• Each home will ferment differently depending on temperature, ingredients and vessels. If your soda is fermenting too quickly, try moving it to a cooler area of the home (something between 64-68 degrees). If after 7 days you’re still not getting carbonation, try moving it to a warmer area of the home (the top of the refrigerator tends to be a little warmer).
  • Once your soda has reached desired “fizziness”, store in the refrigerator to stop the fermentation process. If you don’t have space in your refrigerator, a cold basement will do.
  • If one gallon of soda is too much to make, you can cut this recipe in half and it will make approximately 4, 16 oz grolsh bottles of soda.
Peaches & Cream Naturally Fermented Probiotic Soda Perfect for a Hot Summer Day

Showing 15 comments
  • Trish
    Reply

    I understand it would take away the cream flavor, but could a ginger bug work in the place of the whey? I just want a peachy soda. 🙂

    • Kelsey Steffen
      Kelsey Steffen
      Reply

      Absolutely Trish! I think a ginger-peach soda would be fantastic! Just be sure to check for pressure often, as a ginger bug (depending on how active it is) might ferment a bit quicker. Let us know how it turns out!

      • Trish
        Reply

        I have a batch of regular ginger beer going right now (my very first try) and simply rested the tops on the swing-tops instead of tightening them. Lets the air out, but doesn’t let it back in. Seems to be ok so far, but if not I plan on trying the balloon method, or using airlocks next. I’ve been doing kombucha for a few years now, but this ginger bug thing is new and totally fascinated me so far but I have a lot to learn! Thanks for your help.

        • Kelsey Steffen
          Kelsey Steffen
          Reply

          That’s so great! Yes, fermenting with the flip top lids open should work nicely…then when you’re ready for the carbonation to build up, clamp them down! I did a ginger bug a few years ago and it made the BEST ginger ale! Makes me want to start one up again! There’s always so much to learn with fermenting, just when you get the hang of something, you’ll learn something new, or a different technique, or…you get the idea! Have fun with it and keep sharing!

  • linda spiker
    Reply

    How fun. I have never made a drink like this before.

  • Carol Little R.H.
    Reply

    Peaches are my favourite fruit. This look s SO good!!

  • Anya
    Reply

    Awesome!! I always forget that I can make delicious fruit sodas just from whey alone. I’m ashamed to admit I dump the whey because I just don’t know what to do with it.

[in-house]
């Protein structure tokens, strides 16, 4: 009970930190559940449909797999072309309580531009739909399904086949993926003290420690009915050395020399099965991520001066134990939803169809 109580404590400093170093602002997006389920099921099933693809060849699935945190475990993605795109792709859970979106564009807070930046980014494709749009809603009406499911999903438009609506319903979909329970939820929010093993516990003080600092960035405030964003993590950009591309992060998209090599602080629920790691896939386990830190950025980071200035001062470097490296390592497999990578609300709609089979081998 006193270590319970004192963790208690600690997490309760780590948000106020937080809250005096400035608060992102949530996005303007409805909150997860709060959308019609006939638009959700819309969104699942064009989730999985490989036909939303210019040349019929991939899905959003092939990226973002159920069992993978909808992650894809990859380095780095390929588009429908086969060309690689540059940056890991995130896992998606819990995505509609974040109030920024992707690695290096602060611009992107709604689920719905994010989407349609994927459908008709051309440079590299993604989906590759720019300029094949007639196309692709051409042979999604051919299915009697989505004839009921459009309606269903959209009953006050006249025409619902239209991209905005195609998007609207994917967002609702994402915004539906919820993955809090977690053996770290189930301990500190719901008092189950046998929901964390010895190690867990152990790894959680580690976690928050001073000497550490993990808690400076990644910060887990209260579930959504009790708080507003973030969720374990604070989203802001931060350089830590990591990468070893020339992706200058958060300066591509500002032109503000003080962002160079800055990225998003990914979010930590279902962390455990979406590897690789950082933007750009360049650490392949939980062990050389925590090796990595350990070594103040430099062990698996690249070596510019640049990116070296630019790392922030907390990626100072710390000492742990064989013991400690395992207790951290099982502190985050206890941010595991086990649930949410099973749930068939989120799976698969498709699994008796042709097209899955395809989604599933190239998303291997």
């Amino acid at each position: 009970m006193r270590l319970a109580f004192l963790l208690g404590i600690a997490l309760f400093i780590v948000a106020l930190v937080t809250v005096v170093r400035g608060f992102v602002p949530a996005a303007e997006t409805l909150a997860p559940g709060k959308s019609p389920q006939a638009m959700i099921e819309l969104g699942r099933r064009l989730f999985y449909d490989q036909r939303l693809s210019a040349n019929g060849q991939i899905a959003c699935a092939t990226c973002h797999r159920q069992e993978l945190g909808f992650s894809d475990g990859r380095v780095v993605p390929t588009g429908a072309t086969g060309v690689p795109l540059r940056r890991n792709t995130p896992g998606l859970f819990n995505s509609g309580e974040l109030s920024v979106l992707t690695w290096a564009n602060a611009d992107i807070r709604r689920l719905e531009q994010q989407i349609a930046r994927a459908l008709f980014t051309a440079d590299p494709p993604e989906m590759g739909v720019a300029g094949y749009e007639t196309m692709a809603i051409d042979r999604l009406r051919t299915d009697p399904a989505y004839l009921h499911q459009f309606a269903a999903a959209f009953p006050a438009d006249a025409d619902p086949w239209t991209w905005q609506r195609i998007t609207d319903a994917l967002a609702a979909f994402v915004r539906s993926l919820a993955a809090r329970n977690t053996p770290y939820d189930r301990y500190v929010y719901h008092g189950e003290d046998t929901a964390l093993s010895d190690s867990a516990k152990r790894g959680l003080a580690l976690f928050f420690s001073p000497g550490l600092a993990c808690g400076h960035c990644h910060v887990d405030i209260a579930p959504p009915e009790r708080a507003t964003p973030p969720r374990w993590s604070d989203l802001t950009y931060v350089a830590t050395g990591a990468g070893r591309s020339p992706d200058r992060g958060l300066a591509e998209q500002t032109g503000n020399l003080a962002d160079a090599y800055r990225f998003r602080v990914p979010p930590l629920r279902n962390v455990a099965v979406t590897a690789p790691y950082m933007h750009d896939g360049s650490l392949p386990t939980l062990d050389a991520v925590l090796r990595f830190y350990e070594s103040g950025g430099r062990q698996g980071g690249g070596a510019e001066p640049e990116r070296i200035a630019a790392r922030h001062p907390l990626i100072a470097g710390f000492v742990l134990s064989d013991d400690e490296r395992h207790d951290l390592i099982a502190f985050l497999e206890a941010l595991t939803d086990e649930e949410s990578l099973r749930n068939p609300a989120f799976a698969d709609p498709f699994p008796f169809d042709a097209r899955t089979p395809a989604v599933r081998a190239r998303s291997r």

• Kelsey Steffen
      Kelsey Steffen
      Reply

      Oh Anya, I feel you! I’ve kept whey in the back of my fridge for months before finally dumping it! Now, when I want some whey I just strain a little yogurt real quick. But, if your whey is strained really well, it can last up to 6 months in the fridge. You just want to make sure all milk solids have been strained out, I use a nut-milk bag and it does the trick.

  • Raia Todd
    Reply

    Oh my goodness. I am totally trying this when peaches come in season! My hubby is going to go wild over it! Thank you so much!

  • Nina
    Reply

    Can you use other types of fruit? I have frozen berries: blackberries, raspberries, cherries, and strawberries. Could I use these instead of peaches since I have them?

    • Jason Steffen
      Jason Steffen
      Reply

      Yes Nina! Other fruit will work perfectly fine! Have fun finding your favorites!

  • Jenny @ Cozy Kitchen Cooking
    Reply

    What a fun creation!! Glad I found it on Pinterest. Would be so yummy in summer!

    • Kelsey Steffen
      Kelsey Steffen
      Reply

      Thanks Jenny, this is AMAZING in the summer. We happened to have a bunch of frozen peaches so we’re enjoying it now, too!

  • Cheryl
    Reply

    Going to have to give this a try……..wait, no kefir grains??
    Whey takes it place??

    • Kelsey Steffen
      Kelsey Steffen
      Reply

      You’re right! No kefir grains! (Although we have made peach kefir by adding peaches to the jar while it ferments…equally delicious!) But this recipe uses whey! It’s another way to ferment sodas without having a SCOBY or grains!